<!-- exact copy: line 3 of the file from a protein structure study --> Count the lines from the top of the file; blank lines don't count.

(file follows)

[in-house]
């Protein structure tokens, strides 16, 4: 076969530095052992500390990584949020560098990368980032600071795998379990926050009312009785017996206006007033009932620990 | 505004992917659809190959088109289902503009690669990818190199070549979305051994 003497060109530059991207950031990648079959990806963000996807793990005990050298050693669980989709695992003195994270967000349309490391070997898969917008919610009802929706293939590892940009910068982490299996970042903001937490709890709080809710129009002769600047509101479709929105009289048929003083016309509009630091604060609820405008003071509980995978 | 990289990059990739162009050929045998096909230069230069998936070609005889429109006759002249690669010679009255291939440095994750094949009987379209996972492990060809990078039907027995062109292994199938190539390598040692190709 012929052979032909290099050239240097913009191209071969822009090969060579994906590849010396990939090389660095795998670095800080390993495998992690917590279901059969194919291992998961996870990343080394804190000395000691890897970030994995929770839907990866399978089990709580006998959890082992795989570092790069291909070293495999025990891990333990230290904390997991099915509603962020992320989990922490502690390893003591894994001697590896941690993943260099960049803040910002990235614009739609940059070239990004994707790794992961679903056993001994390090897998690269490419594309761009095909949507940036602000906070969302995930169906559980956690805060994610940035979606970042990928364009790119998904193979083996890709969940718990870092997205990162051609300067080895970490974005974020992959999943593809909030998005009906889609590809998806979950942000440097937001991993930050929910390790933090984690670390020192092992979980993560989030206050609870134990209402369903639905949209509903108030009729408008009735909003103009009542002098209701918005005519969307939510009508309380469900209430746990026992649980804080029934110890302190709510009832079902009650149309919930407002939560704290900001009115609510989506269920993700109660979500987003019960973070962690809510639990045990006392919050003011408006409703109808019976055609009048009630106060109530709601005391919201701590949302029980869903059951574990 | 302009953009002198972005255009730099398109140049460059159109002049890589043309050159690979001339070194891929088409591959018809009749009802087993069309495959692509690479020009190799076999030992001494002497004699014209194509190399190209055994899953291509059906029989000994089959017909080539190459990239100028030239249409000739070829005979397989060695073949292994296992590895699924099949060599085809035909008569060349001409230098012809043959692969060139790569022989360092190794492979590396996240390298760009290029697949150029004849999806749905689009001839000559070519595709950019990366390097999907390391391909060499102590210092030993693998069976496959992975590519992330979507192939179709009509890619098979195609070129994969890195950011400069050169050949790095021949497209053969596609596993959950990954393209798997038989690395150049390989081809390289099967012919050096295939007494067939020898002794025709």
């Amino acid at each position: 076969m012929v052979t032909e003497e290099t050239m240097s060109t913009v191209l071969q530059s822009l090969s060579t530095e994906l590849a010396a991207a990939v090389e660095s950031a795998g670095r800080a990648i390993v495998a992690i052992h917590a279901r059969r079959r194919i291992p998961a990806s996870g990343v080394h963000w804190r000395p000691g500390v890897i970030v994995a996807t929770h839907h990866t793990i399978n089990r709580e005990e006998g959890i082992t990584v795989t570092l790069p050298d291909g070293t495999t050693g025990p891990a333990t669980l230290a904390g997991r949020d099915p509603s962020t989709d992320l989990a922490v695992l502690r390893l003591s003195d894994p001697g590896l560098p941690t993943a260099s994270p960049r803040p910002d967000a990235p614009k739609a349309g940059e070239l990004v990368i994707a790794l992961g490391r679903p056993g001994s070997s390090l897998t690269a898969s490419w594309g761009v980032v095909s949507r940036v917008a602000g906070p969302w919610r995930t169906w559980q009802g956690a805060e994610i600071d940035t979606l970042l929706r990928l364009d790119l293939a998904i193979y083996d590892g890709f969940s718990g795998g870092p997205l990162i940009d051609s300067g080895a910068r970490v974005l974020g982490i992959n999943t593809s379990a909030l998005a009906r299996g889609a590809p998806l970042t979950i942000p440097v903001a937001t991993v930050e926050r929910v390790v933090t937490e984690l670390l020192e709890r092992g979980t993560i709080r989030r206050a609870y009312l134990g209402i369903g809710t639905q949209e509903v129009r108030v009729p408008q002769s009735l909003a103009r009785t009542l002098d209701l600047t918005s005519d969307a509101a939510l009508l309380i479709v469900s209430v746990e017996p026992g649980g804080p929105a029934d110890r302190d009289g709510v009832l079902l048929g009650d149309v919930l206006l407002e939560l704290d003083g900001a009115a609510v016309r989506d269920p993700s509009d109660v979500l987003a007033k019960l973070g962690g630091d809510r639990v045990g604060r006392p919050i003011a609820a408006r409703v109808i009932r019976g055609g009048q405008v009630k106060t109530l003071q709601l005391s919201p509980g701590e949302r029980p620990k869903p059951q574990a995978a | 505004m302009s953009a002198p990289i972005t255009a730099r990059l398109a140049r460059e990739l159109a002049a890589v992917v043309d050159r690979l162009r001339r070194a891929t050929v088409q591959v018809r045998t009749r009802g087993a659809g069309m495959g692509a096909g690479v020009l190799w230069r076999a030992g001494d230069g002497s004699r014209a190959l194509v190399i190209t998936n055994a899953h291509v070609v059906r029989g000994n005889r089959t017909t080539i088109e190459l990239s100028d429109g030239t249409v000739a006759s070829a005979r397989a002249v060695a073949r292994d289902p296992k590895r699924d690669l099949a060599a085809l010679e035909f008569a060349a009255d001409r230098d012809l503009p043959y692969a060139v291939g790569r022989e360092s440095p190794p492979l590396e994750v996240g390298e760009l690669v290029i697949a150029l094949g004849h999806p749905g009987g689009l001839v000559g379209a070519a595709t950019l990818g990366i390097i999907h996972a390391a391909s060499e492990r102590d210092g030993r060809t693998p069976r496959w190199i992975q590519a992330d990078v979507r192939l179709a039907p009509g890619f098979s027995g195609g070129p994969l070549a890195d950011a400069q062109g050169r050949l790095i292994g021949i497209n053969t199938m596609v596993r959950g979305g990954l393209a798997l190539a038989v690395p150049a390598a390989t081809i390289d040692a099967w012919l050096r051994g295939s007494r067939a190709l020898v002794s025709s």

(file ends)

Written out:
């Amino acid at each position: 076969m012929v052979t032909e003497e290099t050239m240097s060109t913009v191209l071969q530059s822009l090969s060579t530095e994906l590849a010396a991207a990939v090389e660095s950031a795998g670095r800080a990648i390993v495998a992690i052992h917590a279901r059969r079959r194919i291992p998961a990806s996870g990343v080394h963000w804190r000395p000691g500390v890897i970030v994995a996807t929770h839907h990866t793990i399978n089990r709580e005990e006998g959890i082992t990584v795989t570092l790069p050298d291909g070293t495999t050693g025990p891990a333990t669980l230290a904390g997991r949020d099915p509603s962020t989709d992320l989990a922490v695992l502690r390893l003591s003195d894994p001697g590896l560098p941690t993943a260099s994270p960049r803040p910002d967000a990235p614009k739609a349309g940059e070239l990004v990368i994707a790794l992961g490391r679903p056993g001994s070997s390090l897998t690269a898969s490419w594309g761009v980032v095909s949507r940036v917008a602000g906070p969302w919610r995930t169906w559980q009802g956690a805060e994610i600071d940035t979606l970042l929706r990928l364009d790119l293939a998904i193979y083996d590892g890709f969940s718990g795998g870092p997205l990162i940009d051609s300067g080895a910068r970490v974005l974020g982490i992959n999943t593809s379990a909030l998005a009906r299996g889609a590809p998806l970042t979950i942000p440097v903001a937001t991993v930050e926050r929910v390790v933090t937490e984690l670390l020192e709890r092992g979980t993560i709080r989030r206050a609870y009312l134990g209402i369903g809710t639905q949209e509903v129009r108030v009729p408008q002769s009735l909003a103009r009785t009542l002098d209701l600047t918005s005519d969307a509101a939510l009508l309380i479709v469900s209430v746990e017996p026992g649980g804080p929105a029934d110890r302190d009289g709510v009832l079902l048929g009650d149309v919930l206006l407002e939560l704290d003083g900001a009115a609510v016309r989506d269920p993700s509009d109660v979500l987003a007033k019960l973070g962690g630091d809510r639990v045990g604060r006392p919050i003011a609820a408006r409703v109808i009932r019976g055609g009048q405008v009630k106060t109530l003071q709601l005391s919201p509980g701590e949302r029980p620990k869903p059951q574990a995978a | 505004m302009s953009a002198p990289i972005t255009a730099r990059l398109a140049r460059e990739l159109a002049a890589v992917v043309d050159r690979l162009r001339r070194a891929t050929v088409q591959v018809r045998t009749r009802g087993a659809g069309m495959g692509a096909g690479v020009l190799w230069r076999a030992g001494d230069g002497s004699r014209a190959l194509v190399i190209t998936n055994a899953h291509v070609v059906r029989g000994n005889r089959t017909t080539i088109e190459l990239s100028d429109g030239t249409v000739a006759s070829a005979r397989a002249v060695a073949r292994d289902p296992k590895r699924d690669l099949a060599a085809l010679e035909f008569a060349a009255d001409r230098d012809l503009p043959y692969a060139v291939g790569r022989e360092s440095p190794p492979l590396e994750v996240g390298e760009l690669v290029i697949a150029l094949g004849h999806p749905g009987g689009l001839v000559g379209a070519a595709t950019l990818g990366i390097i999907h996972a390391a391909s060499e492990r102590d210092g030993r060809t693998p069976r496959w190199i992975q590519a992330d990078v979507r192939l179709a039907p009509g890619f098979s027995g195609g070129p994969l070549a890195d950011a400069q062109g050169r050949l790095i292994g021949i497209n053969t199938m596609v596993r959950g979305g990954l393209a798997l190539a038989v690395p150049a390598a390989t081809i390289d040692a099967w012919l050096r051994g295939s007494r067939a190709l020898v002794s025709s």